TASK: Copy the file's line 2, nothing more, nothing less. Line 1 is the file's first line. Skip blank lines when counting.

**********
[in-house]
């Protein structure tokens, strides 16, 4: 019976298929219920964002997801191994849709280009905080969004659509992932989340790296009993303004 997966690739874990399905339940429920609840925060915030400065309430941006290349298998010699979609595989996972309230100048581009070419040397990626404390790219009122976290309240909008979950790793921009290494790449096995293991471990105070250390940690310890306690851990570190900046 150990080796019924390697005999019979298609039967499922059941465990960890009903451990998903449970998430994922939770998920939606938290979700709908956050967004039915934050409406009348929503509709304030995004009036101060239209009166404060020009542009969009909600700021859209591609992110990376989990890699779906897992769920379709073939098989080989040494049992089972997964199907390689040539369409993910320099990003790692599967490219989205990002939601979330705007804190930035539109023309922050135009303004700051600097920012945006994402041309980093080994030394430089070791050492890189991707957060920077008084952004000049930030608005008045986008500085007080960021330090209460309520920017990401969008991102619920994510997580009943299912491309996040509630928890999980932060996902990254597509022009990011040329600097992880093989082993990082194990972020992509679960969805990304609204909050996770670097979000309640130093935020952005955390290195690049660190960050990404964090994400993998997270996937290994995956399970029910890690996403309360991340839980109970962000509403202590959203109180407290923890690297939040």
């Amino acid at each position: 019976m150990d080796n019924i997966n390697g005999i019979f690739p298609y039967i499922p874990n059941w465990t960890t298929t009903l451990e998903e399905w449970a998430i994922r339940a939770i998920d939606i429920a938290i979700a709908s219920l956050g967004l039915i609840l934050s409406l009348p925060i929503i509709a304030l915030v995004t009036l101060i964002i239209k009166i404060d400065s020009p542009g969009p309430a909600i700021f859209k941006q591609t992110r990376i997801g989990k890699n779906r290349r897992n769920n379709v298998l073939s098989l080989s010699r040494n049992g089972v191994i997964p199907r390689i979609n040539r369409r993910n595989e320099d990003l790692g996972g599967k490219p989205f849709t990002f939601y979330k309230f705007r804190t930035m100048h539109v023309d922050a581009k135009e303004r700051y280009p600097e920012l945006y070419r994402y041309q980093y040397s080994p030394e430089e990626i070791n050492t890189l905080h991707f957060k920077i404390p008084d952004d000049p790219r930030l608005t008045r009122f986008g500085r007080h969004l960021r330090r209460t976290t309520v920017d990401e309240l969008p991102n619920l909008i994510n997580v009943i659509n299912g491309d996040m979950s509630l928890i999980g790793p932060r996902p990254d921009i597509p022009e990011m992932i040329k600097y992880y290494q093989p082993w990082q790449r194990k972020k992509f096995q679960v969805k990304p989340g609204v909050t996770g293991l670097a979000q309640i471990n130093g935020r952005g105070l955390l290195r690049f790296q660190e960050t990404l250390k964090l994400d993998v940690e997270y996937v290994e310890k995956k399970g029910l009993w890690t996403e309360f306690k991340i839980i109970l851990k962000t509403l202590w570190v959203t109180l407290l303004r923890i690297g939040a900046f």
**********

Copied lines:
């Protein structure tokens, strides 16, 4: 019976298929219920964002997801191994849709280009905080969004659509992932989340790296009993303004 997966690739874990399905339940429920609840925060915030400065309430941006290349298998010699979609595989996972309230100048581009070419040397990626404390790219009122976290309240909008979950790793921009290494790449096995293991471990105070250390940690310890306690851990570190900046 150990080796019924390697005999019979298609039967499922059941465990960890009903451990998903449970998430994922939770998920939606938290979700709908956050967004039915934050409406009348929503509709304030995004009036101060239209009166404060020009542009969009909600700021859209591609992110990376989990890699779906897992769920379709073939098989080989040494049992089972997964199907390689040539369409993910320099990003790692599967490219989205990002939601979330705007804190930035539109023309922050135009303004700051600097920012945006994402041309980093080994030394430089070791050492890189991707957060920077008084952004000049930030608005008045986008500085007080960021330090209460309520920017990401969008991102619920994510997580009943299912491309996040509630928890999980932060996902990254597509022009990011040329600097992880093989082993990082194990972020992509679960969805990304609204909050996770670097979000309640130093935020952005955390290195690049660190960050990404964090994400993998997270996937290994995956399970029910890690996403309360991340839980109970962000509403202590959203109180407290923890690297939040």